We’ve all been there: cozy in bed, hitting snooze on the alarm for the third time. Getting done with work late, with little energy left over to go anywhere but the sofa. Busy with chores on a weekend day. Dinnertime arrives before we realize it. It all adds up to the same result: No time or motivation to work out. That’s where some home gym ideas would really come in handy, to squeeze some exercise into your busy days.
A study by Finder.com found that more than 6 million Americans neglect to use their gym memberships, squandering around $400 million annually. Combine that with the revolution of remote work for many Americans, and the idea of having your own gym in your home has seldom been more attractive.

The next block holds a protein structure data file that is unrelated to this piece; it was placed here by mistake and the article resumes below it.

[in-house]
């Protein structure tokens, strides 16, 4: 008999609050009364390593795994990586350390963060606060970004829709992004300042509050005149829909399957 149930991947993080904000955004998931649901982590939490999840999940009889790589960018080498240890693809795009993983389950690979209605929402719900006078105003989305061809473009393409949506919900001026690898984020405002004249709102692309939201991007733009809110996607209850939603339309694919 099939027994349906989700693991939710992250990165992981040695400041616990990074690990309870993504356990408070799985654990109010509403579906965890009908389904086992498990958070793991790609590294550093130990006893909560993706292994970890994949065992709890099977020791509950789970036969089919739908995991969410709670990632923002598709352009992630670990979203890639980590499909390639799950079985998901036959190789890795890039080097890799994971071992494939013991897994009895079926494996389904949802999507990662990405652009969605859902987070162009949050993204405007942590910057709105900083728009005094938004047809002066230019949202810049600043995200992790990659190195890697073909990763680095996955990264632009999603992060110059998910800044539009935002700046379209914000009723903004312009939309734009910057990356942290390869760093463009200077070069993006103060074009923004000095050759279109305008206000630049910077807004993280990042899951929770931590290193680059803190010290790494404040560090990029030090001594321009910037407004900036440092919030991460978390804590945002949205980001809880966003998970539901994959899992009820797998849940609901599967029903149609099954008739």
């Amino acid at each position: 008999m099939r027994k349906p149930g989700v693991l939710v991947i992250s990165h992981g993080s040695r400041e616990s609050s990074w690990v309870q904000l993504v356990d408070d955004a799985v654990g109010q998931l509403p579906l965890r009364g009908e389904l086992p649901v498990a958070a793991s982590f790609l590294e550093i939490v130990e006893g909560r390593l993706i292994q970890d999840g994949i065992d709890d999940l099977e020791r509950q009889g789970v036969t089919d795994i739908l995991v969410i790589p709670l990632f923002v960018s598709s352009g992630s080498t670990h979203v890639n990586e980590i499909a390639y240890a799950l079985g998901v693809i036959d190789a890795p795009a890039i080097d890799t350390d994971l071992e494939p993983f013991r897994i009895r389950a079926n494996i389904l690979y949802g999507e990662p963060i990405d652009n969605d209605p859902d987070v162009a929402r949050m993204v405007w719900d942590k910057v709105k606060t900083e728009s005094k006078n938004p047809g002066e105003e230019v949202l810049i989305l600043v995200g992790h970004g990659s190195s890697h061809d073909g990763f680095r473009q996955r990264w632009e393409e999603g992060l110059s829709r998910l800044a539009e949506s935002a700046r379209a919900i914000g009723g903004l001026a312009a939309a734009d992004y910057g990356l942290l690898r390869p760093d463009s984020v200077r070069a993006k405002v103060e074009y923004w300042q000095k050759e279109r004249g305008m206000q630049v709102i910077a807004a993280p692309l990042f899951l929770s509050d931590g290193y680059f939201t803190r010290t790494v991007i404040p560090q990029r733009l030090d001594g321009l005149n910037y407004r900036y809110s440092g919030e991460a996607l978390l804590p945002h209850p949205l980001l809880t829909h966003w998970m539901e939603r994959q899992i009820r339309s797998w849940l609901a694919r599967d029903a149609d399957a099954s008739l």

Though the upfront cost to make your own gym might be pricier than a membership, it’s much more affordable in the long run. Not to mention, working out around throngs of strangers can leave you vulnerable to getting sick, from airborne illness to germs that find a home on shared exercise equipment. Besides, just think how great it will be not having to wait endlessly while someone hogs your favorite machine. You’ll also save time and stress driving to and from the gym.
Intimidated by the prospect of designing a home gym? Don’t be. We’ll walk through all your crucial questions about how to get it done, including:
- How much space does a home gym need?
- Where should I put my home gym?
- What are the home gym essentials?